Some may think that oral storytelling died with Homer, but they’d be wrong. There is a huge open-mic storytelling scene in cities like New York and LA, places where people congregate to share moments of their lives, both happy and sad, hilarious and tear-jerking. And even better, many of these events are turned into podcasts, so that everyone can listen to the comeback of the oral tradition. As a writer, these are a great way to learn how different stories are told, how each narrative are wander along a different path. And for non-writers, they are still amazing fun.
Here’s a list of some of my favorite storytelling podcasts I’ve found on iTunes.
(Oh, and almost all of these are actively looking for more stories, so check out their contribution pages! Perhaps I could be listening to your story coming from my iPod one day.)
For me, The Moth is the story-telling podcast to end all story-telling podcasts. This is likely because it was the first I stumbled upon, and so it has the dearest place in my heart. The tagline of the show is “True stories told live without notes.” And there is a spontaneous feel to the stories; they have certainly been rehearsed before the live shows, but not to the point of losing emotion. They are funny and heartbreaking and every emotion in between.
I think my favorite part of The Moth is that it is a mix of famous people and ‘normal’ people who simply have fabulous stories to tell.
Each episode is about 15 minutes long (perfect for my commute), and there is a new story every Monday. Keep a special lookout for the episodes labeled ‘storySLAM.’ Those are from The Moth storytelling competitions and they tend to be pee-your-pants funny.
I have been marathoning all 100-ish episodes of this podcast since I found it a few weeks ago. Hosted by comedian and storyteller Kevin Allison (whose voice now narrates my dreams), Risk is a podcast of true stories told boldly–or, true stories you never thought you’d tell. This is a 100% M-rated podcast, with plenty of sex, drugs and rock-and-roll.But there is something truly beautiful about the stories–some are told at live shows, others recorded in studios–that gets at a fundamental truth of humanity: we all take risks.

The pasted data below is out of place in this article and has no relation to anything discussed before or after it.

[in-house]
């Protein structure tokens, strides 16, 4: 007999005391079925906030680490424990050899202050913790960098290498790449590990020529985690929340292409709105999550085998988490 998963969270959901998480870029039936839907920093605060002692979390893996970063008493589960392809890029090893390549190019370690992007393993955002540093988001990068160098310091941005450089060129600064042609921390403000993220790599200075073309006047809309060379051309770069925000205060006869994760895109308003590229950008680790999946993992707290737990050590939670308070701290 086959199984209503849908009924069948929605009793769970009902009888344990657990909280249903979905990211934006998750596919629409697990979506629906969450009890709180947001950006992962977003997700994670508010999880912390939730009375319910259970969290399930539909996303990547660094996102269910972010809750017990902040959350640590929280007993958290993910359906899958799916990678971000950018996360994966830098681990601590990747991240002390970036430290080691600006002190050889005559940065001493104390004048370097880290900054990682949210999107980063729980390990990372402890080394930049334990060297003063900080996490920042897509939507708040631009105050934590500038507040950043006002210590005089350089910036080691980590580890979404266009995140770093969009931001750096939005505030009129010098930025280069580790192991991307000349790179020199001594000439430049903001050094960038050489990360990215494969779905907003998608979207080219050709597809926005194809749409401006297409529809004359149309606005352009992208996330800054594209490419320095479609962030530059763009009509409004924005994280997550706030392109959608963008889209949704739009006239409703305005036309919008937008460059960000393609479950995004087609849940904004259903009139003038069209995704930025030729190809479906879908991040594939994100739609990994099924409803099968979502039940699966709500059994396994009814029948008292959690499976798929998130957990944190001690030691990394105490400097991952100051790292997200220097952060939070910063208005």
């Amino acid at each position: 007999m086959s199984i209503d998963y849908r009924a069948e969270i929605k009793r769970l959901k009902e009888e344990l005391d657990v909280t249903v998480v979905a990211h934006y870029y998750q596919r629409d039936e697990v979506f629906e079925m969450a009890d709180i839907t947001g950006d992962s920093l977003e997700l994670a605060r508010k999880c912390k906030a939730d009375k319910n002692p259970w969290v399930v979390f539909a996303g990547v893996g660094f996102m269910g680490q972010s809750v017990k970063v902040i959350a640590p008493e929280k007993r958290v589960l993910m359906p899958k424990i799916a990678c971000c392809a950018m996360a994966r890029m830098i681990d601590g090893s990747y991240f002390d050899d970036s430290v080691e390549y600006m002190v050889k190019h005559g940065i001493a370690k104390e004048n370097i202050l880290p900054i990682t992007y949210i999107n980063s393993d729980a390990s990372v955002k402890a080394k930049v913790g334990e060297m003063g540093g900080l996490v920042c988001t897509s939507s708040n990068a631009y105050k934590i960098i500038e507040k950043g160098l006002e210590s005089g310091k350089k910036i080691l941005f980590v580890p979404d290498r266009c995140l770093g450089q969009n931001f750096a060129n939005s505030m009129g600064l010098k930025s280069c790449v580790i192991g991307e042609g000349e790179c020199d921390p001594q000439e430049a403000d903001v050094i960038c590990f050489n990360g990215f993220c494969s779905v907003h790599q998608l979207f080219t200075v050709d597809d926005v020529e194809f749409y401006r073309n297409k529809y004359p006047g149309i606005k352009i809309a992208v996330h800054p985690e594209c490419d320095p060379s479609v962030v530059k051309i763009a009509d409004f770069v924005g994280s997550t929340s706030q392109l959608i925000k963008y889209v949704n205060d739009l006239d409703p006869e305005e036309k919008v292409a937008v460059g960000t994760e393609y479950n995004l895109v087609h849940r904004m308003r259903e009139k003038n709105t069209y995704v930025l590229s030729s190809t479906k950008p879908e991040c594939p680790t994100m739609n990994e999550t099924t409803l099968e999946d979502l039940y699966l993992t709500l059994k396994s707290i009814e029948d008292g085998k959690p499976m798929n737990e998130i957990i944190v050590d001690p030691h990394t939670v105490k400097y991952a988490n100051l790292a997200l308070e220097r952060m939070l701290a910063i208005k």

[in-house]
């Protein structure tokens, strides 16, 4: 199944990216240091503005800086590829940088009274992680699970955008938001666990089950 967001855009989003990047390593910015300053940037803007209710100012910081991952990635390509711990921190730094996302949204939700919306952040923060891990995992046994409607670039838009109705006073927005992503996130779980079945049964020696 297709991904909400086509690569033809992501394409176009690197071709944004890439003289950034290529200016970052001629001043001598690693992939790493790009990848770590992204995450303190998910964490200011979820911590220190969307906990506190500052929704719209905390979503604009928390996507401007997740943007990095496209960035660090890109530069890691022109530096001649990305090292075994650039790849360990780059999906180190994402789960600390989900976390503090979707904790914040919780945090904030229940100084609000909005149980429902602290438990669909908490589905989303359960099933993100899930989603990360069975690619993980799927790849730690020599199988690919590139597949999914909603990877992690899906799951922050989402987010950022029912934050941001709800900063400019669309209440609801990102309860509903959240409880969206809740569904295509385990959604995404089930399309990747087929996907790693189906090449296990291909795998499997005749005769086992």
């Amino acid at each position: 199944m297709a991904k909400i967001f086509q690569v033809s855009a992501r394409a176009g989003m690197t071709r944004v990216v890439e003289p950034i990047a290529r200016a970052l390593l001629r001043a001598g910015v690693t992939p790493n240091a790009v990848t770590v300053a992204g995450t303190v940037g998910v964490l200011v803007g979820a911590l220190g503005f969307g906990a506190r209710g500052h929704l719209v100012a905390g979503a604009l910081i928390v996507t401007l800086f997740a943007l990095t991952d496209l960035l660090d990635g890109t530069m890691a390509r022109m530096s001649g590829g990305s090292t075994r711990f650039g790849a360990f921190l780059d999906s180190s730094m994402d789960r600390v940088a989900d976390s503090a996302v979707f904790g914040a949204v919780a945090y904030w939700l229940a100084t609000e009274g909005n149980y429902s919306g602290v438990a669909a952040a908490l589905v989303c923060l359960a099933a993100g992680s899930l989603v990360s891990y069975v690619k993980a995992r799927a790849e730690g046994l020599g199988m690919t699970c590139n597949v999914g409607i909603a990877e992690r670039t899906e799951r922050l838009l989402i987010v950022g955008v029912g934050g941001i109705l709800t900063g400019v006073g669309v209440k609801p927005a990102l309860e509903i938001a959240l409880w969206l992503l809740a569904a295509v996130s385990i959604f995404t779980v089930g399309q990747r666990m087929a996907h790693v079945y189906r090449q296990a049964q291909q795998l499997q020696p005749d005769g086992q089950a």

Sometimes it pays off, sometimes it’s a terrible ordeal, but they always end in a great story.
Risk posts full podcasts every other Thursdays with themed episodes that range from about 45 minutes to over an hour. Even more interesting for a budding storyteller is the EXTRA Risk episodes that pop up on the off Thursdays. These are shorter podcasts (about 30 minutes) where the storyteller gives background to his story and the choices made as to how to craft the narrative for a live event. They have been amazingly informative–and always hilarious.
The Story Collider claims to be a podcast dedicated to stories about how science has impacted people’s lives. I’d say that is true about 75% of the time. The other 25% have only tenuous links to science–and sometimes none at all. But regardless, every story is amazing. Each episode features one person telling their story, and unlike a lot of the other podcasts, these usually cover a larger time frame, sometimes a storyteller’s entire life. I think that is especially difficult to capture in an oral story without details bogging everything down, but Story Collider storytellers usually manage a perfect balance.
The Story Collider episodes have a huge range in length. I’ve seen anything from 15 minutes to about 45. They usually pop up in my iTunes queue around Sunday.
Snap Judgement is called Story Telling with a Beat. Host Glynn Washington has a smooth, ear-candy voice that has almost a hip-hop rhythm to it. The stories presented definitely have a stronger journalism-edge (most are produced or even reported by Snap Judgement staff), but they are a The New Yorker breed of journalism, all narrative and heart.
The episodes are themed and usually contain at least one story that totally boggles my mind. It is another podcast that holds the challenge to live boldy–to go out and discover the world.
Snap Judgement is an NPR show, so you might be able to listen to it on your local NPR station. If not, the podcast is available every weekend.
What about you, canaries? What are you favorite story-telling podcasts?